The politics & ethics of live export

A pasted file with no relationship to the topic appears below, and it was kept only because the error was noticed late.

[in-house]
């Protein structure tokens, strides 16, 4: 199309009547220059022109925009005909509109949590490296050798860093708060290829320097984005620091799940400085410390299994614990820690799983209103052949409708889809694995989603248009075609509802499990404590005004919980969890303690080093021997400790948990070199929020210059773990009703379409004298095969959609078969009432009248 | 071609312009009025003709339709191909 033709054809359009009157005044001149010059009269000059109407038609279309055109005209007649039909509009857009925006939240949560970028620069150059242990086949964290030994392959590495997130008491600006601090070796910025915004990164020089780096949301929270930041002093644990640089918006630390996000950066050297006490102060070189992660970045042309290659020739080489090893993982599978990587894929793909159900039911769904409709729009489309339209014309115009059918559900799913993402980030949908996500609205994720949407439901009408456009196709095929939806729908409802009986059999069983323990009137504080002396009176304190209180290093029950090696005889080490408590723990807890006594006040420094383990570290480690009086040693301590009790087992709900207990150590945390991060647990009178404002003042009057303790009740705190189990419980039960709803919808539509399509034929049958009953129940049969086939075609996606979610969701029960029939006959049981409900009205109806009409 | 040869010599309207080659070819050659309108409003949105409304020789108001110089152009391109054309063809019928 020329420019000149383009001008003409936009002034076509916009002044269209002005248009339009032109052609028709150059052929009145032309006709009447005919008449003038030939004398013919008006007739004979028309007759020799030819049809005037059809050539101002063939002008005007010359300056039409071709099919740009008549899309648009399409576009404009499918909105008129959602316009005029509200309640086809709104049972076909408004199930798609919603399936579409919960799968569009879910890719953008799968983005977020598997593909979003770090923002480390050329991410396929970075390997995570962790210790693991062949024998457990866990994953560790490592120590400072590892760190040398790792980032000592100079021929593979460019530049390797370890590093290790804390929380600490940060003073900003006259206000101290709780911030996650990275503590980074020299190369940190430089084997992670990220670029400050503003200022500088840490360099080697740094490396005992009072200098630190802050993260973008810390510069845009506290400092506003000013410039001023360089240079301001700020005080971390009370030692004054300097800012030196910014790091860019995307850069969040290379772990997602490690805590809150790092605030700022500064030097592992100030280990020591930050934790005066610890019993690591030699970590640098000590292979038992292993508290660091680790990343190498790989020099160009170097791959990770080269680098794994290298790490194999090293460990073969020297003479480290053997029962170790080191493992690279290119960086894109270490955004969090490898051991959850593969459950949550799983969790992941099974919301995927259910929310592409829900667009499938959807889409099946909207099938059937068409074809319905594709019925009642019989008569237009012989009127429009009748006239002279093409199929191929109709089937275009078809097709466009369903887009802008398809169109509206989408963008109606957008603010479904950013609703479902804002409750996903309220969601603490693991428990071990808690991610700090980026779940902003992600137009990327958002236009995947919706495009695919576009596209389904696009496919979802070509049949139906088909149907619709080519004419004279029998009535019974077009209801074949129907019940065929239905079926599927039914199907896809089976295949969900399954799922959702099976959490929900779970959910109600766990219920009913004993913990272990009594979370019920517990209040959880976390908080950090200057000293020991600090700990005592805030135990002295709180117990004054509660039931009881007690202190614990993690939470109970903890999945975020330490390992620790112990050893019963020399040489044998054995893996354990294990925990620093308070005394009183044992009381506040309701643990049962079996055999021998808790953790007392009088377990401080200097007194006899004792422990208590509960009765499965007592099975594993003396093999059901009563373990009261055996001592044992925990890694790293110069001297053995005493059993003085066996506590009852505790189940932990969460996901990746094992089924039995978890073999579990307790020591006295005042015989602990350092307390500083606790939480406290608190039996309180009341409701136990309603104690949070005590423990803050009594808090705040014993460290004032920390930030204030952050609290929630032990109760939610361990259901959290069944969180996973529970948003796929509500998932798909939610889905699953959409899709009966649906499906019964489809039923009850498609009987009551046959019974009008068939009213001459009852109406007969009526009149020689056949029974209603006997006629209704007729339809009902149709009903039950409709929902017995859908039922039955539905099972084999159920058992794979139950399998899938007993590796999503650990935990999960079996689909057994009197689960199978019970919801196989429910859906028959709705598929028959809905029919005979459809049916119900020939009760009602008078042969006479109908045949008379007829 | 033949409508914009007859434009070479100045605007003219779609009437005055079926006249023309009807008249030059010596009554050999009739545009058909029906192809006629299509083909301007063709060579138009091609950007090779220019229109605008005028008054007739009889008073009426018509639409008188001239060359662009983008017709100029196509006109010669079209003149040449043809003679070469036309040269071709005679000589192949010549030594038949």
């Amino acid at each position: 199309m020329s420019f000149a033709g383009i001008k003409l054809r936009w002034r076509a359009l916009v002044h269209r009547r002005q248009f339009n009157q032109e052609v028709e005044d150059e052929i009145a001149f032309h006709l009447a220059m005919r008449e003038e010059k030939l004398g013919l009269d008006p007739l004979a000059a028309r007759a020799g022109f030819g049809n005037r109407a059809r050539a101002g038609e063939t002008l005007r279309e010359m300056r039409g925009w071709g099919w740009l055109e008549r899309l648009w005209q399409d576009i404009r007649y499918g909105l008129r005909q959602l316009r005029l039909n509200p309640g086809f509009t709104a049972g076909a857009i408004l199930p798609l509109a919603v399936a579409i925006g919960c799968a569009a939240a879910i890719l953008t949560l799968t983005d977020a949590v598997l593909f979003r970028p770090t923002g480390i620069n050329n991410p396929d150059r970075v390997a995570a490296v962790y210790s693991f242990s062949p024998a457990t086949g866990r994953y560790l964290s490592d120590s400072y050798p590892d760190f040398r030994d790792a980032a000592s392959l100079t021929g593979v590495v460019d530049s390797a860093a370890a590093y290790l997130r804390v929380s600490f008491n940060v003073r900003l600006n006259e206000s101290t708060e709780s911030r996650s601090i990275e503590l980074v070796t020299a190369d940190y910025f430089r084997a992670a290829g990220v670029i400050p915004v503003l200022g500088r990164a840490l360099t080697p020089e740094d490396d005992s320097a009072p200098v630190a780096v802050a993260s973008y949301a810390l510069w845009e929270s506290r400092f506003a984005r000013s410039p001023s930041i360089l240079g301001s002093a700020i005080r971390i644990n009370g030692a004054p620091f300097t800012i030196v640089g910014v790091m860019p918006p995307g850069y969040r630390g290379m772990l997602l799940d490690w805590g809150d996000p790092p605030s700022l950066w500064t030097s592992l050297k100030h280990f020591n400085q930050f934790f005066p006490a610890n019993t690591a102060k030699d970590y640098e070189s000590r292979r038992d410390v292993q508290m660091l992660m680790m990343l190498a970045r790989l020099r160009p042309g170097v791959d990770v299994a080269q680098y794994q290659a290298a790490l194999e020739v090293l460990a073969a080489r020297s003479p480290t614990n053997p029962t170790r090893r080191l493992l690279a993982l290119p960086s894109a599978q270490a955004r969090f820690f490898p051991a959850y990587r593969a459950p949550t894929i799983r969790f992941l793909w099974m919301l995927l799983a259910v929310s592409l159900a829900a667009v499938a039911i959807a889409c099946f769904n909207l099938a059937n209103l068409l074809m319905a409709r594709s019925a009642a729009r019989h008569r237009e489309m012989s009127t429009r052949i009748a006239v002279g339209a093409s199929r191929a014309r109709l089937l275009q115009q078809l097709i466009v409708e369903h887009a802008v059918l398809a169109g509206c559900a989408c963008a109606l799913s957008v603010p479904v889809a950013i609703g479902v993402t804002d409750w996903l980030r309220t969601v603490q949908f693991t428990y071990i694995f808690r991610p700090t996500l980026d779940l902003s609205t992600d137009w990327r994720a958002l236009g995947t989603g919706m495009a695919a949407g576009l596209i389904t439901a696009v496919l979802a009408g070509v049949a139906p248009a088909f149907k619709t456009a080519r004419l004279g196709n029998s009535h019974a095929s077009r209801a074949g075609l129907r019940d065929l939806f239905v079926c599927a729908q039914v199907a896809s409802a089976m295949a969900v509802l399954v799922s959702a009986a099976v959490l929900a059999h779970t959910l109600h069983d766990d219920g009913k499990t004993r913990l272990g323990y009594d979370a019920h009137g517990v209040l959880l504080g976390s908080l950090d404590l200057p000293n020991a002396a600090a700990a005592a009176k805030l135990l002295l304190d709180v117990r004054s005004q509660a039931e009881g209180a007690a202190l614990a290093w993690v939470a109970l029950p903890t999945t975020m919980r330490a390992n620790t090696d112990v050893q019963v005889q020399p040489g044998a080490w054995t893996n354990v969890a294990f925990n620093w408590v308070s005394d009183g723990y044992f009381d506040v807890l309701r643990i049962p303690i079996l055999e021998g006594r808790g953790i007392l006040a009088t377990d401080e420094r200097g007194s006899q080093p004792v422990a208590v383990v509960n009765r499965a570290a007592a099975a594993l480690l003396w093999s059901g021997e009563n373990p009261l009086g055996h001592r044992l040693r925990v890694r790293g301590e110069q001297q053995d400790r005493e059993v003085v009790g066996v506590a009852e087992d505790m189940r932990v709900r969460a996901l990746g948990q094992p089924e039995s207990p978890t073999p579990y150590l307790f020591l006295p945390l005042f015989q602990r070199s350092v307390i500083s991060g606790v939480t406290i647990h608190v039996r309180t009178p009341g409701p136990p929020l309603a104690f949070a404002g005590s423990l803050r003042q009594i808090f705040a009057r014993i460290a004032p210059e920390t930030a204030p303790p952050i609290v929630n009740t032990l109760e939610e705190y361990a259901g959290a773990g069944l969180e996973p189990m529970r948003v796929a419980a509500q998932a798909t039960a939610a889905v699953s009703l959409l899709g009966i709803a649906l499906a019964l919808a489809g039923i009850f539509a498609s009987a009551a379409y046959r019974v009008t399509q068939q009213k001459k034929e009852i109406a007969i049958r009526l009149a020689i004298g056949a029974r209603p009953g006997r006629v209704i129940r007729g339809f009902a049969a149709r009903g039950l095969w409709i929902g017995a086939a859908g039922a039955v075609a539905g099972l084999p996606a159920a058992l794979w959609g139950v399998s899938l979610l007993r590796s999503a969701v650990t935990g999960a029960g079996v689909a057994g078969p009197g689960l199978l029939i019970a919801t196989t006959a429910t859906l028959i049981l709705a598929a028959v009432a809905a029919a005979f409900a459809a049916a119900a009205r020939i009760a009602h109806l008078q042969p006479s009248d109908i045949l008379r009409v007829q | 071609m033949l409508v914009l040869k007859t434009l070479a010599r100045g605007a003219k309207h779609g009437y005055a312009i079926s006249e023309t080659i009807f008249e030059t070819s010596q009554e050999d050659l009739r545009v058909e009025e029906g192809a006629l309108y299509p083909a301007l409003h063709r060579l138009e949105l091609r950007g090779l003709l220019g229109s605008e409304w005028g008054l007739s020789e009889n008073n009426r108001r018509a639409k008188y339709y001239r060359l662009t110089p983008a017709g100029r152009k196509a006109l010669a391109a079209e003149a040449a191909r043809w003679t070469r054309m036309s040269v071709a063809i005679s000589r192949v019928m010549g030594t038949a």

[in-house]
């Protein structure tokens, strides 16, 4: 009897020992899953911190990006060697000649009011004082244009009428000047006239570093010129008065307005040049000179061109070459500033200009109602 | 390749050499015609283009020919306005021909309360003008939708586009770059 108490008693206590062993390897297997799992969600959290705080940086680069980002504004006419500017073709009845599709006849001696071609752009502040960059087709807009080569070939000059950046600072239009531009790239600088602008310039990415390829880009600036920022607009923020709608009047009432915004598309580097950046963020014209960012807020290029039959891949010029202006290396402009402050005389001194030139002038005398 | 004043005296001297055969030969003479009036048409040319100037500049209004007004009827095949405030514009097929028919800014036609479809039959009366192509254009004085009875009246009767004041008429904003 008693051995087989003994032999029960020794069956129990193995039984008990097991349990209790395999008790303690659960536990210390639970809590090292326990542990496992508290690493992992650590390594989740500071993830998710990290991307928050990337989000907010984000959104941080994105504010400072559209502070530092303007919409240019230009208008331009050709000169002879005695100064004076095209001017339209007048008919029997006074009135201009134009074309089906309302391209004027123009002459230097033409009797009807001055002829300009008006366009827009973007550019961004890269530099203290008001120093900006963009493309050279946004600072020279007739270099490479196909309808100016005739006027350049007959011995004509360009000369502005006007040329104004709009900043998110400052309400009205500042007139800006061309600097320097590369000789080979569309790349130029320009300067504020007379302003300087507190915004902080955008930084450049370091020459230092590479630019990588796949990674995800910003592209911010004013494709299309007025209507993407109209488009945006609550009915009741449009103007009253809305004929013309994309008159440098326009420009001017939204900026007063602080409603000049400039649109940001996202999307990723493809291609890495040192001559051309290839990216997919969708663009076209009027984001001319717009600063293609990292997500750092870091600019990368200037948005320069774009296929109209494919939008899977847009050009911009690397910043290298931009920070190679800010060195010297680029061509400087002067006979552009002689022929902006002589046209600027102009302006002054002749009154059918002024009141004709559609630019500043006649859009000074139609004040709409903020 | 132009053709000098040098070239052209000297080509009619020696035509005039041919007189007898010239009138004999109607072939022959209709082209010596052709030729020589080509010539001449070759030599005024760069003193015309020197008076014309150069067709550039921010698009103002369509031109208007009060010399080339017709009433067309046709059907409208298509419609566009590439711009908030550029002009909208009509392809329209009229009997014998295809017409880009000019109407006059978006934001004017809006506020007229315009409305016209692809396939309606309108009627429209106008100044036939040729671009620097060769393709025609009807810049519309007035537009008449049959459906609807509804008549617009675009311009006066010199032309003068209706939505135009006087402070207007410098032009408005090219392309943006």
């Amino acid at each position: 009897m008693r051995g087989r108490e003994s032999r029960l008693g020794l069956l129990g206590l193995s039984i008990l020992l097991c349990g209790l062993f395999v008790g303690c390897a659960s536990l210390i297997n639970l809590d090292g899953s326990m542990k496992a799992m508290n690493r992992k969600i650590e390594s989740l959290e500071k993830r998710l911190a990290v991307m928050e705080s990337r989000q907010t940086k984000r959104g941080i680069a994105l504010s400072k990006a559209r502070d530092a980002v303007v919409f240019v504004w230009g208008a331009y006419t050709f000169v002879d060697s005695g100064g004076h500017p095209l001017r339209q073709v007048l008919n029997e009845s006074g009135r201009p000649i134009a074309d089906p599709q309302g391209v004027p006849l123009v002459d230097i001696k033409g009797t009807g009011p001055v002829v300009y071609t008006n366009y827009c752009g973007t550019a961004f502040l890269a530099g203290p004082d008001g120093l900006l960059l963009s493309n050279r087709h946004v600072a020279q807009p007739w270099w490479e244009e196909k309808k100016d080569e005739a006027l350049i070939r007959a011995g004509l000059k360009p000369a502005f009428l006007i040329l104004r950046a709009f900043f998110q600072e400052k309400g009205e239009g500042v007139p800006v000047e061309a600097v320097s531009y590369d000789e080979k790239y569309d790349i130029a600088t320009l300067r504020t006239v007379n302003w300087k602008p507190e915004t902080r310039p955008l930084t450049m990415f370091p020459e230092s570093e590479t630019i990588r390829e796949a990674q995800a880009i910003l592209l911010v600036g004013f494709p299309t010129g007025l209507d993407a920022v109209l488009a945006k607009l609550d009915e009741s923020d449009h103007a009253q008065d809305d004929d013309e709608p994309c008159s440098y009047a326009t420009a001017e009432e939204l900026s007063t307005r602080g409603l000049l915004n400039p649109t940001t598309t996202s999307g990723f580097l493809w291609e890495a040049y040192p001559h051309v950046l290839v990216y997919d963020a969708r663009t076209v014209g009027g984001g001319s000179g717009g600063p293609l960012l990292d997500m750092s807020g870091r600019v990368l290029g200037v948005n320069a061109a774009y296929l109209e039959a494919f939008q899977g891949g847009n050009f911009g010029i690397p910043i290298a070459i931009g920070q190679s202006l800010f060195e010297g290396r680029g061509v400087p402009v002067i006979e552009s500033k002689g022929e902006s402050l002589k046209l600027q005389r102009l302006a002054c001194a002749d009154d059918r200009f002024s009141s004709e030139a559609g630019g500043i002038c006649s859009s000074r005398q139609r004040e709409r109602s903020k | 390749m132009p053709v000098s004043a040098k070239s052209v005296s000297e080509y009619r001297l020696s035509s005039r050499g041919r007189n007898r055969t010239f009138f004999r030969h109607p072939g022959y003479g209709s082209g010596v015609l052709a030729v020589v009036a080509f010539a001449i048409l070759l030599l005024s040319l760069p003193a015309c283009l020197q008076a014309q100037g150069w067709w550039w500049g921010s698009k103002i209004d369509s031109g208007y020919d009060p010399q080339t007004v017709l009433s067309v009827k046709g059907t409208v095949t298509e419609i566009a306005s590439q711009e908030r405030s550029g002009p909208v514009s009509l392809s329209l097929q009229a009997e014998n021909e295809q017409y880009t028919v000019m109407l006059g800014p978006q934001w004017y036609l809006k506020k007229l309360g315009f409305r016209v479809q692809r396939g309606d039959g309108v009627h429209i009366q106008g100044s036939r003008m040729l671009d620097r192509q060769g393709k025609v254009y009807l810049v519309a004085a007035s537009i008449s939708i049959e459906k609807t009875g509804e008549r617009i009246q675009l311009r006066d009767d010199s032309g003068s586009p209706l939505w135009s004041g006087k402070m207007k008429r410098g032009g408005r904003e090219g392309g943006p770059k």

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We can be proud that Australians are so horrified by further revelations of horrific cruelty to our live exports. It shows us as the compassionate, caring people we are. And we must applaud the work of the animal activists who have exposed these horrors. But the Live Export issue is a political hot potato and we must tread with caution, especially in an ISIL era of heightened fear and suspicion of Islamic practices and ideals. The Live export trade is a necessary and lucrative business for Australian farmers and Government and also a mainstay of political goodwill between our nation and others. In 2009 the Live export industry earned $996.5 million and provided employment for approximately 10,000 people in rural Australia. Improving outcomes for our animals means addressing cultural differences in a diplomatic manner or insisting on humane slaughter here in Australia. But the reality is that there are many nations and people who will not accept that. This is a long game which will take years to resolve satisfactorily. Despite the hysteria it is not practical or appropriate to stop something so big overnight. If we ban live exports, those countries currently importing our livestock will simply source elsewhere or grow their own. We are actually better placed to improve animal welfare by continuing the trade and working closely with the supply chain, tightening loopholes and insisting on the highest standards and treatment at every step. We can work with recipient countries’ governments to change attitudes and treatment of animals at purchase and slaughter. We can’t do that if we walk away. Advertisement Farmers tend to duck at times like this. Frightened of the fracas and the cruel words sprayed around like shotgun fire by people with little understanding of the realities of animal production for human consumption. Most animal activists tend to be vegetarian or vegan which obviously kew their understanding of animals as a protein source for the majority of mankind. However, their work in exposing atrocities to our animals awakens Australian carnivores’ compassion in a huge hue and cry on Social and Mainstream Media. What I find so interesting is that those same people are not more interested in where their meat comes from within Australia. How Australian animals are treated, trucked and killed. There is plenty of shock value in the images from overseas but day after day Australian animals are trucked huge distances without feed or water to saleyards or abattoirs or new owners. Australian abattoirs are ever fewer and further between and on farm slaughter banned except for own consumption, so travel stress is a given in every animal’s life. Yes, our slaughter practices are among the best in the world, but you only have to take your animals to the abattoir once to understand that mass management of animals in high stress life and death situations is never going to be pretty. Animals are very smart – they know exactly what is going on, and like humans facing death they struggle and try to run from their ultimate reality. Australians need to be far more cognizant of the fact that animals die in their hundreds of thousands every day here in Australia in order to support the Aussie obsession with meat and lots of it. And what of the lives led by these animals before they die? Chickens raised in huge sheds sickening with the acrid stench of faeces, too big to stand on their own legs, genetically modified to grow to kill weight in a mere 5-7 weeks, as opposed to what is natural – 14-20 weeks. These chickens are sick and stressed and Australians eat them in their millions – 400 million are raised and killed in Australia each year. But where is the angst about that? Is it ok to be cruel to chickens, but not beef or sheep? Is it OK for Aussies to torture their own animals, but not our trading partners? Advertisement What of egg production? Aussies love their super cheap eggs and believe all the spin and pretty pictures on the boxes. But the reality is far from the claims and images at the supermarket fridges – huge stinking sheds of tortured chooks leading miserable lives of imprisonment to provide those eggs. And what of the pigs raised on concrete floors in huge barns, only seeing the light of day for the first time when loaded for the long trip to the slaughterhouse. Pigs and chooks should be free to roam and forage. Where is the outrage and uproar about that? Hypocrisy is inherent in the human condition. Never more so when it comes to live animals and their welfare and the demand for cheap meat at the supermarket. Before we criticise other religions and races for their handling of our animals, we need to carefully examine our consciences and own backyards. Let every person who feels outrage at the treatment of Australian animals overseas carefully examine their own conscience and where their meat comes from – how and where it is raised and slaughtered and turned into food. Yes, Australians need to have a conversation about animal welfare. Let’s start with our own backyard first.

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